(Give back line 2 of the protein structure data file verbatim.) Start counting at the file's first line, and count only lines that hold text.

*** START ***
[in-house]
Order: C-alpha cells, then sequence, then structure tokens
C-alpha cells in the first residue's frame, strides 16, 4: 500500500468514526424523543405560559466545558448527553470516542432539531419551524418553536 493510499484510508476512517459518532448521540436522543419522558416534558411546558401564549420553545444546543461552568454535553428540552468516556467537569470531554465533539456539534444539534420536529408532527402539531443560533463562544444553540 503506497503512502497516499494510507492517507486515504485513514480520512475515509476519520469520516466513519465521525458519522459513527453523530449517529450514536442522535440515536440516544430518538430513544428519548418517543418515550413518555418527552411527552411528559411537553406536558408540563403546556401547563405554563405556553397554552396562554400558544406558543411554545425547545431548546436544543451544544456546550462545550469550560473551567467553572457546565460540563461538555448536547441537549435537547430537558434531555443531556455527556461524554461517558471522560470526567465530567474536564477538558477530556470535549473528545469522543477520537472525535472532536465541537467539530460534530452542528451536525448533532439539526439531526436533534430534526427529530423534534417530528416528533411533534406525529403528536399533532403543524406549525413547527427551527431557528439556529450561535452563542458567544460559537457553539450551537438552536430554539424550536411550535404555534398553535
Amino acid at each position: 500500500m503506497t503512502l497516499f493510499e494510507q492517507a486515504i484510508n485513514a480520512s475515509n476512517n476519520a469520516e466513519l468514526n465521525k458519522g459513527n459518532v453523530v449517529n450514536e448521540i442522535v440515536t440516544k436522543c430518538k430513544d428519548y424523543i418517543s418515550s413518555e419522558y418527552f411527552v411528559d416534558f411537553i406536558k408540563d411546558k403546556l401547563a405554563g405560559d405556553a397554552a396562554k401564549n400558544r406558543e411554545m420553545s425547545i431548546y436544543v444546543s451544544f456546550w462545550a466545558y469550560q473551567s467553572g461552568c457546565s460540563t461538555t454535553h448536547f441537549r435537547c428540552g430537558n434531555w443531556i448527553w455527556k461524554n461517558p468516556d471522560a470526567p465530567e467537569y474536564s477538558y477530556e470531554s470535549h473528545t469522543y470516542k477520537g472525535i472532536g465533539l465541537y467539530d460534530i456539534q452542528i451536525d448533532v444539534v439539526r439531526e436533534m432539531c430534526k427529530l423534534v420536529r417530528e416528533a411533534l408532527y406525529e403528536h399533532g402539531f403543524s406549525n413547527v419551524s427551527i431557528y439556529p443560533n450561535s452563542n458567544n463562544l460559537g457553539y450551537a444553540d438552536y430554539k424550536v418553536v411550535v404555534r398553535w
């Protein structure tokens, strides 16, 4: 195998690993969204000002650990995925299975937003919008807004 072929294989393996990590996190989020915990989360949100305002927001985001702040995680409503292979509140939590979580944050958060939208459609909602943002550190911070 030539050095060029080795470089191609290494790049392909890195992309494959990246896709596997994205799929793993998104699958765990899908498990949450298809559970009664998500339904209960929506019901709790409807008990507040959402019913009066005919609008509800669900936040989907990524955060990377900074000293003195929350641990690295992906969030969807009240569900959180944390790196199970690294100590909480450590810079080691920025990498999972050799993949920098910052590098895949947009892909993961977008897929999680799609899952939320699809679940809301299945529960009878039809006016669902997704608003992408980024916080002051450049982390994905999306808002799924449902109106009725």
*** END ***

Order: C-alpha cells, then sequence, then structure tokens